1-20 of 178 items from 2013 « Prev | Next »
Rolling out it’s fifth edition and growing beyond just Park City (Los Angeles hosted a summer event this year) the Next section has grown in size, has found plenty of distrib buyer interest and has a strong voice of its own. Becoming a home for low budget indie we like: smaller budgets sometimes bring out impressive creative outputs, in 2011 we had Sound of My Voice, Restless City and Bellflower. 2012 saw Compliance, I’m Not a Hipster and Sleepwalk With Me, while last year we were impressed by the likes of It Felt Like Love and Blue Caprice. This year we have eleven, instead of ten selections – the plus one bump might have to do with Madeleine Olnek’s The Foxy Merkins – she got to show off her film this summer in the Next Weekend L.A event (we mentioned above). In the coming-of-agers working with a different vibe and »
- Eric Lavallee
Writer/producer/actress: Brit Marling is the kind of triple threat we like. She’s carved out her niche in Hollywood with a Diy attitude. Why wait for someone else to give you opportunities when you can create them yourself? She co-wrote “Sound of My Voice” with indie director Zal Batmanglij and “Another Earth” with Mike Cahill, and both landed in the festival circuit in 2011 and instantly launched her career. Offers came pouring in, including working alongside Tom Cruise in the big-budgeted sci-film film, “Oblivion.” It would have been a justifiable role to take; indie actress makes good and takes a paycheck as a reward to keep herself going. Instead, she turned down the role and has only made smart supporting choices in its place, including writing and starring in 2013’s eco-terrorist thriller “The East” with Batmanglij once again. Marling has proven, if you’ve got the ideas and the gumption, »
- Edward Davis
With heavy critical praise (we were huge fans of the film here on the site) his award-winning debut Dragonslayer (Grand Jury Prize Winner for Best Documentary at SXSW in 2011) made the type of waves that essentially jettisoned it’s filmmaker into a larger land of opportunity and a rapid shift from docu to narrative. Tristan Patterson didn’t rob the bank, but lucked out with what looks to be a heck of a modern Bonnie & Clyde tale in Electric Slide which will feature the name cast of Jim Sturgess, Isabel Lucas, Vinessa Shaw, Chloë Sevigny, Patricia Arquette and Christopher Lambert. Production began in October of 2012, so this is more than ready to showcase and find a distribution deal.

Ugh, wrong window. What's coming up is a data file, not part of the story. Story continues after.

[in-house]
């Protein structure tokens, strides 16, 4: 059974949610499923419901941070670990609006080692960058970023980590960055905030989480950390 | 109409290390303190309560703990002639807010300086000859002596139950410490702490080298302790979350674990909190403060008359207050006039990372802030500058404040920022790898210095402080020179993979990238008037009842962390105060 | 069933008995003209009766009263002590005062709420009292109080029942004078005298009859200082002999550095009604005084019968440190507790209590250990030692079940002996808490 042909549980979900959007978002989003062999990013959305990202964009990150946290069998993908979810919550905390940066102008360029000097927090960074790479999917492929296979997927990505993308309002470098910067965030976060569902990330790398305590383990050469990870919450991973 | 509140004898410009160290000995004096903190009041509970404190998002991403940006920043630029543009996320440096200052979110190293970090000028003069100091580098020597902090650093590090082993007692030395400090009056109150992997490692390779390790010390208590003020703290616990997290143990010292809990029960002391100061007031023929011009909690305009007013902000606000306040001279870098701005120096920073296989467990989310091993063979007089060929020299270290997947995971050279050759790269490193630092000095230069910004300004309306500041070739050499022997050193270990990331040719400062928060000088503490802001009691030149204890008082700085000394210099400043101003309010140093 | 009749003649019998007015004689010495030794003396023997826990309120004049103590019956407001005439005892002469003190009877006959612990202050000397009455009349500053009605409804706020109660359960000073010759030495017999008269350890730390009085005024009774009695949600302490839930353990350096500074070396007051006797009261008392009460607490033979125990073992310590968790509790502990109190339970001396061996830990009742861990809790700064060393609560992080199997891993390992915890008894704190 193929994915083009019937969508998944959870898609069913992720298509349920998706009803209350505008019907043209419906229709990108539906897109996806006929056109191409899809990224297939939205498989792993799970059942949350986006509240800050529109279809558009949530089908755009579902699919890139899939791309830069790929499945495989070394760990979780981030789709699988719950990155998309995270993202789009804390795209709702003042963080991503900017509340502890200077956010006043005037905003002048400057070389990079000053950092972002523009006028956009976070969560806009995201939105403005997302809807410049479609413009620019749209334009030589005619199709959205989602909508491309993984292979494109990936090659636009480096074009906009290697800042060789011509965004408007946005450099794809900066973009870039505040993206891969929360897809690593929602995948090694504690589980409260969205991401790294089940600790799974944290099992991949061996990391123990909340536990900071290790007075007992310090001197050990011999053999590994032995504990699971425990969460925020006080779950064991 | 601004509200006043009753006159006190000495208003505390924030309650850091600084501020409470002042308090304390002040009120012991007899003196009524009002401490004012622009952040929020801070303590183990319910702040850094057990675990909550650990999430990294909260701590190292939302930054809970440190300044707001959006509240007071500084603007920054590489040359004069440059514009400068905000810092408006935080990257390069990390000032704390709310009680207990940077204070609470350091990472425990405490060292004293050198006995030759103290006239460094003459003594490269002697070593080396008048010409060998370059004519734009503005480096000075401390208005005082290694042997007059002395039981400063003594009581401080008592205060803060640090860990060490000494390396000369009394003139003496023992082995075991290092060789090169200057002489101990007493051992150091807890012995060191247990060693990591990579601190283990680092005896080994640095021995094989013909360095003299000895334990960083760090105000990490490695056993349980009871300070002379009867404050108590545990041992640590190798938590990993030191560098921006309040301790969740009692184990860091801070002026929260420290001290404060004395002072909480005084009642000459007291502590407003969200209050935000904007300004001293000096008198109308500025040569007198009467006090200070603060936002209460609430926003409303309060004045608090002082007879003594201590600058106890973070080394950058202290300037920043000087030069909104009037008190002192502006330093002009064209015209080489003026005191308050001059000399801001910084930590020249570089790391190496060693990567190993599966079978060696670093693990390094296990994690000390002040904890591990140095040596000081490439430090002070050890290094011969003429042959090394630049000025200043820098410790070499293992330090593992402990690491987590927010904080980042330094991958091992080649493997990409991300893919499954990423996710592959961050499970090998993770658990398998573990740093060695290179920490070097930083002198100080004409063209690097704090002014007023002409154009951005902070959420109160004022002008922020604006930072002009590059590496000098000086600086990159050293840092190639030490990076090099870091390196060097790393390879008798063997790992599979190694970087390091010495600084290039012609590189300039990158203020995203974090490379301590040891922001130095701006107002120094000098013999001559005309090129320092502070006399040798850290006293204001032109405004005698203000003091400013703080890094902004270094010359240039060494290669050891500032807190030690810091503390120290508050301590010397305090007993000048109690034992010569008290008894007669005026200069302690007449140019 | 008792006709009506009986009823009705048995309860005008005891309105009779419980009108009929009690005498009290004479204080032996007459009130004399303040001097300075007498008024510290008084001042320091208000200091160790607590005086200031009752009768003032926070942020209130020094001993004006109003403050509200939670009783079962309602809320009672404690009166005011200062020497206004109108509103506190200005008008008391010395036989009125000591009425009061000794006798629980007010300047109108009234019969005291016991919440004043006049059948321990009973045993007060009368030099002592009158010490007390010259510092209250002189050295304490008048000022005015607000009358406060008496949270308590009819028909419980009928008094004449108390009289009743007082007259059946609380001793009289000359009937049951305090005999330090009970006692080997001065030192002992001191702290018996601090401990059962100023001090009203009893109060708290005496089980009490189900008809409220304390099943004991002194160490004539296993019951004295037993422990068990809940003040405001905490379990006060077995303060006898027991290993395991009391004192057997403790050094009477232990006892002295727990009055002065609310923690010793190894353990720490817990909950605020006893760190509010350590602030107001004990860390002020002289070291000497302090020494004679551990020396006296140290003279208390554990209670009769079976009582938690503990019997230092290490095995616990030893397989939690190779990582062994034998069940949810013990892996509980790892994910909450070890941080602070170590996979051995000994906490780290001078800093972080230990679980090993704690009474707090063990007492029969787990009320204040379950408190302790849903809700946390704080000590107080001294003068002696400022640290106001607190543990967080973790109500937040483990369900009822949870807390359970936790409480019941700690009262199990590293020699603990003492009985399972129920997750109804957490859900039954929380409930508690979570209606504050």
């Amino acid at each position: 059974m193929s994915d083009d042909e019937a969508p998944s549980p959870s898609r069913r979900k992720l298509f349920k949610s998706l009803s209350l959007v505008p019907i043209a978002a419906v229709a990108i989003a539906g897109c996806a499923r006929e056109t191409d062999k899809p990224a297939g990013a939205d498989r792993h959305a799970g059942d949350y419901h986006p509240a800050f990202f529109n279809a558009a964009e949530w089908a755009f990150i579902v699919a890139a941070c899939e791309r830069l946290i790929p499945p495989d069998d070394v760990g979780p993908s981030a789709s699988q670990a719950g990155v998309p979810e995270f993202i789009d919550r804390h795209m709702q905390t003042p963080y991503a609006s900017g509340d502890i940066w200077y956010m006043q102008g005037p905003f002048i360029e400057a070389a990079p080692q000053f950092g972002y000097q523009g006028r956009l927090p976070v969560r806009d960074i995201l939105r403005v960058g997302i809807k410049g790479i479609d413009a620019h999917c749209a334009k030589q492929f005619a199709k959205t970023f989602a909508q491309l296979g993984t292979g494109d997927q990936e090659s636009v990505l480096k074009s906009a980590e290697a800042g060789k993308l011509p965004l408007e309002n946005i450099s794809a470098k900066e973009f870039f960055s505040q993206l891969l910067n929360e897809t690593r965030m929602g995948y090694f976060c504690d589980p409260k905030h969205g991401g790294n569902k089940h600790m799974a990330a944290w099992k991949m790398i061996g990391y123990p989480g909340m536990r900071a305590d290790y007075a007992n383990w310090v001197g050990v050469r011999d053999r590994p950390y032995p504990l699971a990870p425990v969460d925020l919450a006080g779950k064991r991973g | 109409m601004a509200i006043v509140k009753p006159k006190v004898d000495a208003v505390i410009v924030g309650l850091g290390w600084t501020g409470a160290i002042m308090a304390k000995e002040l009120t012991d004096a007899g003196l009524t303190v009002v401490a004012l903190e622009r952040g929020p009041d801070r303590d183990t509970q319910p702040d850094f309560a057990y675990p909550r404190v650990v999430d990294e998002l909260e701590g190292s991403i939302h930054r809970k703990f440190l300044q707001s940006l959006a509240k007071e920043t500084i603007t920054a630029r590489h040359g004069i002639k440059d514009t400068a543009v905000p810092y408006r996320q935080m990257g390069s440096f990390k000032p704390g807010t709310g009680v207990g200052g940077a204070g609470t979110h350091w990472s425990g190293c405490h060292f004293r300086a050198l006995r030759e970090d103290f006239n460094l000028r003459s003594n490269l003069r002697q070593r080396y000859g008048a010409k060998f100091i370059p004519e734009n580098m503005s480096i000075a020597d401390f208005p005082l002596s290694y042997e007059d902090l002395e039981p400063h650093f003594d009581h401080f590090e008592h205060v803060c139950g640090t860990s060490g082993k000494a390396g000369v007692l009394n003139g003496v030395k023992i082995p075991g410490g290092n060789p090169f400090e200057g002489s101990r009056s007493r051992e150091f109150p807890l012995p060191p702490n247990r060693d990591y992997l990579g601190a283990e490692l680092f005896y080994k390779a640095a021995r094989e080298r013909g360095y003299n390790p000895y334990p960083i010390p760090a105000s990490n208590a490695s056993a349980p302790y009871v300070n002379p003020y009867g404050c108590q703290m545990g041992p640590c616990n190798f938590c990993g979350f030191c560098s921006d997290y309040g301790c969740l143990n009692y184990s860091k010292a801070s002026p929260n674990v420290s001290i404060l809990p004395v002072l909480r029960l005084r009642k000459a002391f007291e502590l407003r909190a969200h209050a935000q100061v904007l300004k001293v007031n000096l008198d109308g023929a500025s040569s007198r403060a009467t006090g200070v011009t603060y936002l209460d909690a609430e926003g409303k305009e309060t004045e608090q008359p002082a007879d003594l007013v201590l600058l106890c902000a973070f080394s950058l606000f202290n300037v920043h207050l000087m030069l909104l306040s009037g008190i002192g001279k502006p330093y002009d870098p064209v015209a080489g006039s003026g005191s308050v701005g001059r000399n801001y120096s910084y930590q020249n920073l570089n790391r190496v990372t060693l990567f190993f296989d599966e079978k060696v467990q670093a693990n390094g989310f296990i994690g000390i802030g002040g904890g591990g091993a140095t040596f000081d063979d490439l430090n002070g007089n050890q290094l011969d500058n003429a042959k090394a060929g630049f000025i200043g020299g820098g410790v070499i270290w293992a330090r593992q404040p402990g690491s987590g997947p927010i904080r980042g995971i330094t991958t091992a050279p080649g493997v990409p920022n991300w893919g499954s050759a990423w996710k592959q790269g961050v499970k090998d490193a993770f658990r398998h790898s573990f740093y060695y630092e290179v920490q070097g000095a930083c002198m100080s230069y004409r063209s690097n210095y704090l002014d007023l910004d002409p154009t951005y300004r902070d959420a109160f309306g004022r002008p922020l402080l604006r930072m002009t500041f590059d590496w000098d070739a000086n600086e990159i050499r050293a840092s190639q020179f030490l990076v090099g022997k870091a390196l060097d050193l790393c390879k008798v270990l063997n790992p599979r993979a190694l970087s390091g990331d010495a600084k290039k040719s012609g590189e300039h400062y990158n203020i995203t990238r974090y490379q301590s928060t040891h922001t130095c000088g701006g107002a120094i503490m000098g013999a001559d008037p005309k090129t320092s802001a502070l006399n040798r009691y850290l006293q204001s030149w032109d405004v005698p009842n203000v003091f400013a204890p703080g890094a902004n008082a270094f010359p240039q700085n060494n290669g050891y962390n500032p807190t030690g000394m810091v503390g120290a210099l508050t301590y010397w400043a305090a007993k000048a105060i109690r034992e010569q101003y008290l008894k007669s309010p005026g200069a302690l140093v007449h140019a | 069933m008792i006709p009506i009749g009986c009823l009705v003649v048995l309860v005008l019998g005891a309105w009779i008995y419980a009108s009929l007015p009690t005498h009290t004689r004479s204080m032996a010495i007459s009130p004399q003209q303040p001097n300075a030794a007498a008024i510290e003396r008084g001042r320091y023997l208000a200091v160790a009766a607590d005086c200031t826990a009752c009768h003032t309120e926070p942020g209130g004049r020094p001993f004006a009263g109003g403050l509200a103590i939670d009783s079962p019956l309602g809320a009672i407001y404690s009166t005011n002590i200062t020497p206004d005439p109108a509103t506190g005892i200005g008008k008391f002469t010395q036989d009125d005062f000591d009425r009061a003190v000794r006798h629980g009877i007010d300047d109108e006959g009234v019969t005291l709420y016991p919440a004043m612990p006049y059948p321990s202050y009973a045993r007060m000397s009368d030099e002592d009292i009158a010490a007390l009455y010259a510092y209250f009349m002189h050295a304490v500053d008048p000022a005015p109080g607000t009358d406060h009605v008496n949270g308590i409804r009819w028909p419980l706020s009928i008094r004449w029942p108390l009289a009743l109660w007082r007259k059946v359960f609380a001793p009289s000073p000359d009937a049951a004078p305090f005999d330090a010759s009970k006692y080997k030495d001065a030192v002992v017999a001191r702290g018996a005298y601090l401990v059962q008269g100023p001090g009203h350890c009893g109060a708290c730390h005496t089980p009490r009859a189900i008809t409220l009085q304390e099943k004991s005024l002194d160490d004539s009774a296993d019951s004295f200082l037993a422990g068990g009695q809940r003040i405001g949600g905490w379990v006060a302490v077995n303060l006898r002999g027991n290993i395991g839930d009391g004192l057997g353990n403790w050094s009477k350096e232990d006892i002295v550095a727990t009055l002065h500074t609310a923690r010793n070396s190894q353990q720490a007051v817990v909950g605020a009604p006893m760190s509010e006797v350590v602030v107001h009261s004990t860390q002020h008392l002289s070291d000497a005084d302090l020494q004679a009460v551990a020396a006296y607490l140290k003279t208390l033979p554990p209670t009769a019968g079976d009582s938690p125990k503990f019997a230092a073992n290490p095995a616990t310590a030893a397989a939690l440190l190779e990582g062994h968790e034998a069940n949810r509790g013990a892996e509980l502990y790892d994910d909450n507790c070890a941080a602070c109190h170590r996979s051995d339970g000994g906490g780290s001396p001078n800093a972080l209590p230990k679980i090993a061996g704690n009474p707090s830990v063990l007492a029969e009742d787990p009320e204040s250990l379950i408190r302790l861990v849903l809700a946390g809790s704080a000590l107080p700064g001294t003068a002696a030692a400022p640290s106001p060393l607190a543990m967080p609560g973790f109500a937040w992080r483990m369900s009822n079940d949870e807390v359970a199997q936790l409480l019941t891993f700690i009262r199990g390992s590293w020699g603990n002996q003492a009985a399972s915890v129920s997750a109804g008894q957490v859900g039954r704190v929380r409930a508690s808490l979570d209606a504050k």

Gist: Based on the article “The Yankee Bandit: The Life and Times of Eddie Dodson, World’s Great Bank Robber”, written by Timothy Ford and scripted by Patterson, this tells the true »
- Eric Lavallee
The East follows an operative for an elite private intelligence firm who find her priorities changing dramatically after she is tasked with infiltrating an anarchist group known for executing covert attacks upon major corporations. With a cast headed by Brit Marling, Alexander Skarsgard and Ellen Page, The East is the critically-acclaimed thriller from director Zal Batmanglij (Sound Of My Voice), acclaimed by critics and audiences alike.
Please note: This competition is open to UK residents only
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Open to UK residents only The competition will close 28th November at 23.59 GMT The winner will be picked at random from entries received No cash alternative is available
The usual T&Cs can be found here. Good Luck! »
The 21st Camerimage, the International Film Festival of the Art of Cinematography (Nov 16-23), has revealed the competition jurors who will judge entries at this year’s event in Bydgoszcz, Poland.
Jury members of the main competition jury are:
Tom Stern, cinematographer (Million Dollar Baby, Gran Torino, The Hunger Games);Ed Lachman, cinematographer (Erin Brockovich, The Virgin Suicides, I’m Not There);Todd McCarthy, journalist and film critic;Denis Lenoir, cinematographer (Paris, je t’aime, Righteous Kill, 88 Minutes);Adam Holender, cinematographer (Midnight Cowboy, Smoke, Fresh);Timo Salminen, cinematographer (The Man Without a Past, La Havre, The Match Factory Girl);Franz Lustig, cinematographer (Don’t Come Knocking, Land of Plenty, Palermo Shooting);Jeffrey Kimball, cinematographer (Top Gun, Mission: Impossible II, The Expendables).Polish Films Competition
- email@example.com (Michael Rosser)